- Interfaith events almost always feature lukewarm and dumbed-down faith. This is true whether it’s a progressive event put together by Unitarians and barely religious theists or a conservative event put together by a god-and-country Mormon such as Glenn Beck.
- Interfaith is fine and good for patriotic events and to gain momentum on common causes, but Beck bills this as a time to help “heal your soul,” and I can promise you that the red-meat rhetoric that highlights most Beck events won’t heal anything.
- Evangelicals don’t look to Mormons for spiritual solace.
- While I am an active conservative, I do not appreciate Glenn Beck’s caustic and smirking approach to political dialogue. One evangelical leader is participating in the event because, he says, although Beck is a Mormon, he exhibits Christian “fruit.” “The fruit of the Spirit is love, joy, peace, patience, kindness, goodness, faithfulness, gentleness and self-control.” (Gal.2:22,23) I’m sorry, but that’s not a list of Beck traits. He exhibits a commitment to promoting many conservative political principles, but—in my view—by employing unchristian means.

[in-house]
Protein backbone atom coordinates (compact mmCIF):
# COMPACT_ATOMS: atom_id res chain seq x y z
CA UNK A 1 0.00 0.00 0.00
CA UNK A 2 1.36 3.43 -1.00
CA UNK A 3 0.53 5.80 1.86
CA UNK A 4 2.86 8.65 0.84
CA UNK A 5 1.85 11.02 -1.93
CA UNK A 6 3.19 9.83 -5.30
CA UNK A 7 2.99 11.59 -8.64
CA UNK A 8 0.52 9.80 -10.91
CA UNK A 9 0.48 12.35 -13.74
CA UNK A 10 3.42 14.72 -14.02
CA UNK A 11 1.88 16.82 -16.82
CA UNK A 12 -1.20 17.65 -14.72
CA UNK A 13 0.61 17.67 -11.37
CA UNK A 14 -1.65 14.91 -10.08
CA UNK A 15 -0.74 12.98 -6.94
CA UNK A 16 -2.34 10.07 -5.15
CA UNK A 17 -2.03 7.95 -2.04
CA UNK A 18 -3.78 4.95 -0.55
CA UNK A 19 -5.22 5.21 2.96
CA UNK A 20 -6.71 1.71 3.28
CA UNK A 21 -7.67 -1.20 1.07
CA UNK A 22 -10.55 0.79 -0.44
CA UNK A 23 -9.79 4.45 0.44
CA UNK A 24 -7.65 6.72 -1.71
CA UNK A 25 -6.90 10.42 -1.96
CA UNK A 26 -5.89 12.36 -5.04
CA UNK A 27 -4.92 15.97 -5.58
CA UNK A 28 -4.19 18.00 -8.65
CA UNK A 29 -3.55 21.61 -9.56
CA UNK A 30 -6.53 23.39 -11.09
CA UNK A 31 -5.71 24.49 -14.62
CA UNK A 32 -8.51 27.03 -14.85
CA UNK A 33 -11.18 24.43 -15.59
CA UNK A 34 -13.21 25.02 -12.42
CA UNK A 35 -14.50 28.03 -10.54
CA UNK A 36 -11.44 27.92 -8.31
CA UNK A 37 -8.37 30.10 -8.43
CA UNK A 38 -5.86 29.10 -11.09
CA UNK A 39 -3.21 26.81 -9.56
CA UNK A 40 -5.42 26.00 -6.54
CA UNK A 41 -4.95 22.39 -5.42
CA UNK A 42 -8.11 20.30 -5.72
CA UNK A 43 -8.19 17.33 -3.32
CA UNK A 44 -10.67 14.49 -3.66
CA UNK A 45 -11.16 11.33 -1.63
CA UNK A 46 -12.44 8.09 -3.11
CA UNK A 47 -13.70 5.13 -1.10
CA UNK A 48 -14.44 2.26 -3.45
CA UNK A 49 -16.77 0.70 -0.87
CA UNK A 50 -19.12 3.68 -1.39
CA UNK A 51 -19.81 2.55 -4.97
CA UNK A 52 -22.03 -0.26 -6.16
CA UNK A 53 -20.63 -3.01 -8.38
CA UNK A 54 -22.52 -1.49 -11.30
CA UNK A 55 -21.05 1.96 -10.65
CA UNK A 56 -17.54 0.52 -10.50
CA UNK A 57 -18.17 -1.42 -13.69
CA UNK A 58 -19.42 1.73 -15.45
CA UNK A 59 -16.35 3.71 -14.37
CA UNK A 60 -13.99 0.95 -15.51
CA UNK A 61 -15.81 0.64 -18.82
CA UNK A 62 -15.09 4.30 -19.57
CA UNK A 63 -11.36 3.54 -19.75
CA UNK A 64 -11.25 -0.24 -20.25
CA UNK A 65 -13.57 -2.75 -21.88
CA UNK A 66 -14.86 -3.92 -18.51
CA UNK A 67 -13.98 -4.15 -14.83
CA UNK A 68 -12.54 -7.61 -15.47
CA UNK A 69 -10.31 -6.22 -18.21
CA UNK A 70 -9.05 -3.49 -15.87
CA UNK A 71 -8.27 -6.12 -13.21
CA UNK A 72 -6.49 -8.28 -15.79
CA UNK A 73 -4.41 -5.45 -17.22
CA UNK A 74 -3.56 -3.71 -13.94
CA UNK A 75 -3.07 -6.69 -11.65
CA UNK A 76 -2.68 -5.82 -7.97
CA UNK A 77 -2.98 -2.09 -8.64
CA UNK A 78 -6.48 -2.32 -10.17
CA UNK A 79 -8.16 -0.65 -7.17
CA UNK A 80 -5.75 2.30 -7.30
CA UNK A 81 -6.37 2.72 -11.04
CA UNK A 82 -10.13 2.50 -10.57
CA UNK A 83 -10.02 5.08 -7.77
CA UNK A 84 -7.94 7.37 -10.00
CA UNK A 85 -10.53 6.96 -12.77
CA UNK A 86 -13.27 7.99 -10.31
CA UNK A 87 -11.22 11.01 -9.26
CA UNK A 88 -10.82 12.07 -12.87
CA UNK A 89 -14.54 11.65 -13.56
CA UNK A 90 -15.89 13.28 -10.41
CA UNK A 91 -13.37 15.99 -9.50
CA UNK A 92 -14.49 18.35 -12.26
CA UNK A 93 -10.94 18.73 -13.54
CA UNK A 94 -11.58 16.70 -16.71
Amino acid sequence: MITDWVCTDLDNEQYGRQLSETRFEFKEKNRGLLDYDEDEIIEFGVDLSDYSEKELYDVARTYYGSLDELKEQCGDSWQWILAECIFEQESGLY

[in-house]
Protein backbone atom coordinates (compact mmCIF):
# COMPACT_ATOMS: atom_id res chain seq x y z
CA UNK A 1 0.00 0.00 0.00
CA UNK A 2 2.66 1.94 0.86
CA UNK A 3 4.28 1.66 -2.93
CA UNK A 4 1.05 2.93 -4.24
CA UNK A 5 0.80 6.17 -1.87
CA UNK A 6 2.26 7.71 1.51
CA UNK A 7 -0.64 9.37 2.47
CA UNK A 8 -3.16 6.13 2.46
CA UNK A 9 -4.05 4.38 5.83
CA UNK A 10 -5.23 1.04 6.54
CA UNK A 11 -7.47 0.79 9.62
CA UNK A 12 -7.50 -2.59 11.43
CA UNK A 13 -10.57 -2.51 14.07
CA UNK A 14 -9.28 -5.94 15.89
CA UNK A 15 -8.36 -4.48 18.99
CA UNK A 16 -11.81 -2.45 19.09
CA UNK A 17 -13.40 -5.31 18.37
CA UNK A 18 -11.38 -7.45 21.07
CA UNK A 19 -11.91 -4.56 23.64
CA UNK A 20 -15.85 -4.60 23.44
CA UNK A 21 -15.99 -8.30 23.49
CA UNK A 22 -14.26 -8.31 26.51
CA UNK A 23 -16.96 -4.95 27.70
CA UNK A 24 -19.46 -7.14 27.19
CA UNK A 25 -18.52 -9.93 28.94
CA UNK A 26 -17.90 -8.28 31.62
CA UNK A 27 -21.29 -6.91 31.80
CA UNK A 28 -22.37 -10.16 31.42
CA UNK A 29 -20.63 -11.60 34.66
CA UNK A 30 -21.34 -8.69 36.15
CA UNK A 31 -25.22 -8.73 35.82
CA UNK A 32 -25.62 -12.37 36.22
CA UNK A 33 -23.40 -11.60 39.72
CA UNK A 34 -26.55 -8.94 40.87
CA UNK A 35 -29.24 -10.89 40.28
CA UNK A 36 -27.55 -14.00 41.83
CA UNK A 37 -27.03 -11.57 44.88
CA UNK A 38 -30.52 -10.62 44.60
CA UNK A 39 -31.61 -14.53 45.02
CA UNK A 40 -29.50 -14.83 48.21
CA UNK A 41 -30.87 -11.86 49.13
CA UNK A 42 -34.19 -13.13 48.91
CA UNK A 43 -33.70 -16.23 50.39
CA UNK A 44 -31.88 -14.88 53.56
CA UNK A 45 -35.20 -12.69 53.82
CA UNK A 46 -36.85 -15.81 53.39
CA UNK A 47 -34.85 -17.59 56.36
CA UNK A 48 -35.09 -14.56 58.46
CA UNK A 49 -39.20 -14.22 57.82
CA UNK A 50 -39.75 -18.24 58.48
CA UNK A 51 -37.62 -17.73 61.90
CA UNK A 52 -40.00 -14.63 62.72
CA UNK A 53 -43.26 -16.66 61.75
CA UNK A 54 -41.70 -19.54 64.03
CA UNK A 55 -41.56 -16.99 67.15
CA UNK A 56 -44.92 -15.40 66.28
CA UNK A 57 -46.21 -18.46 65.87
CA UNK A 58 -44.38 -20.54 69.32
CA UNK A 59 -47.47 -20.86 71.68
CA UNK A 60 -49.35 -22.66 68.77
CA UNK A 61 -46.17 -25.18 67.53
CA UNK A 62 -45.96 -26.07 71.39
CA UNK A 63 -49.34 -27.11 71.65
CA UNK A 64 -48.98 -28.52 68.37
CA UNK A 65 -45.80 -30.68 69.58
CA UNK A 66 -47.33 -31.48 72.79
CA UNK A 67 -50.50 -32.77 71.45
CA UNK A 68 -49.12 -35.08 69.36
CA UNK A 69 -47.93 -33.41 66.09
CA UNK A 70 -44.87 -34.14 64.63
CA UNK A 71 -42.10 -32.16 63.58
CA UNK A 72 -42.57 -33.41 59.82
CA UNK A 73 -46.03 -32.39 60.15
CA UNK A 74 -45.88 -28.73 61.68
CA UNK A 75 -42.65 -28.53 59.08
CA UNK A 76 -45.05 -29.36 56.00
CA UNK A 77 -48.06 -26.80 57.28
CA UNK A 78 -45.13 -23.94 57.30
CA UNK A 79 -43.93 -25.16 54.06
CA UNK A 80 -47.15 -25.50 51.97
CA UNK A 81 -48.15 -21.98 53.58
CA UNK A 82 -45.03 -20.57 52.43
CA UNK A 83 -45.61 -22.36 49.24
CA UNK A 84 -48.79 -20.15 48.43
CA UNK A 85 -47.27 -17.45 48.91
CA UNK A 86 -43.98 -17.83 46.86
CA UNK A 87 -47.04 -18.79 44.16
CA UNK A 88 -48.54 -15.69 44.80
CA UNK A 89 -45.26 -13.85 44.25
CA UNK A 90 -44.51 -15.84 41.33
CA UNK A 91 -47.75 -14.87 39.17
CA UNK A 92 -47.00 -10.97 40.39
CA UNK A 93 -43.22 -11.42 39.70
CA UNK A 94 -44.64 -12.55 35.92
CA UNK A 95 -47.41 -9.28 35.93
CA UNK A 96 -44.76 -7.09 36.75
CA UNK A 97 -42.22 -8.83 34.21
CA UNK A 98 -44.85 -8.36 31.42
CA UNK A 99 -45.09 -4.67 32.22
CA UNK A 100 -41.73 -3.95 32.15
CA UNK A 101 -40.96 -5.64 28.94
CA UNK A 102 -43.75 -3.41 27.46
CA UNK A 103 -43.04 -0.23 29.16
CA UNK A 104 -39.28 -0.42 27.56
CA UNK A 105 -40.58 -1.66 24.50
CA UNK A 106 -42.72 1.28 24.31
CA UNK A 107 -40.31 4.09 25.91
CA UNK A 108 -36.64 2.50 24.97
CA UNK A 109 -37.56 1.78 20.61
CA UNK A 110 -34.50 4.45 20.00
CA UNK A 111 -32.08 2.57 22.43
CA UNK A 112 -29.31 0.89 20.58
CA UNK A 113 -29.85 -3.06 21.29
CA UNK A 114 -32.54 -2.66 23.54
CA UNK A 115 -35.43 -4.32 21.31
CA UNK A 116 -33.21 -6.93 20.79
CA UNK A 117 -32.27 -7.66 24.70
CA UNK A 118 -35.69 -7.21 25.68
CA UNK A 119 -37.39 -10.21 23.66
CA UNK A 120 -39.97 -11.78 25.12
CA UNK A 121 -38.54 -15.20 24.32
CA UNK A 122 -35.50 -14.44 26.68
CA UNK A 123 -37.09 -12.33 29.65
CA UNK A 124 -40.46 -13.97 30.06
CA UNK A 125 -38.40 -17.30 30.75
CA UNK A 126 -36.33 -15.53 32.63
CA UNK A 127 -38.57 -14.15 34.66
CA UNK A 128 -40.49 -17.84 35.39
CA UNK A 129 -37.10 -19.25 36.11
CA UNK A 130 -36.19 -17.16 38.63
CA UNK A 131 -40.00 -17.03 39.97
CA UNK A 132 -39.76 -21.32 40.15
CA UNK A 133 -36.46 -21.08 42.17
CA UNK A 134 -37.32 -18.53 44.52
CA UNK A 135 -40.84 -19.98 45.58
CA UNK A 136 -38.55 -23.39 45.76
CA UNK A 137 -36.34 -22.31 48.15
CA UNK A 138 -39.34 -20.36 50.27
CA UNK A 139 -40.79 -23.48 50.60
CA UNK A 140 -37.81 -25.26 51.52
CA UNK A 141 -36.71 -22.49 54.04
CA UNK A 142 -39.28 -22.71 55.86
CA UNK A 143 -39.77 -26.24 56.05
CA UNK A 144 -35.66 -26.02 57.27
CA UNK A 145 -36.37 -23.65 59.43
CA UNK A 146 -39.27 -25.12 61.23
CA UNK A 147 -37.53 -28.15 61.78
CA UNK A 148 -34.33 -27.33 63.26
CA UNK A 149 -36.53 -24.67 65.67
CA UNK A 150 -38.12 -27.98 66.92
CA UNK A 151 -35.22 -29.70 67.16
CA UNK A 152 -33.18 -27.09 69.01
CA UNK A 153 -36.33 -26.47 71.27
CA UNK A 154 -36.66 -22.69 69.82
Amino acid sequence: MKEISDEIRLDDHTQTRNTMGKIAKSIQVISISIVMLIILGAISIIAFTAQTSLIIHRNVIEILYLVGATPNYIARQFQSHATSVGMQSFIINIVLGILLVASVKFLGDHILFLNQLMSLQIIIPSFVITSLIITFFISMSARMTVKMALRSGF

- Let me give you some perspective. Most evenings during the 5 o’clock hour I’m on a treadmill at the local fitness club with a TV screen in front of me. Last night, rather than watch Glenn Beck I was watching the Little League World Series. The LLWS, really? That’s pathetic, I know, but it should tell you all you need to know about my appetite for Glenn Beck programming.
- I am a Republican and I think both Beck and this event are potentially harmful to improving Republican fortunes.
- I have a date with my wife.
- The Braves are in a pennant race and they’re on TV tonight (although that is trumped by #7 above).
I could come up with several more reasons, but thinking about Glenn Beck makes my head hurt.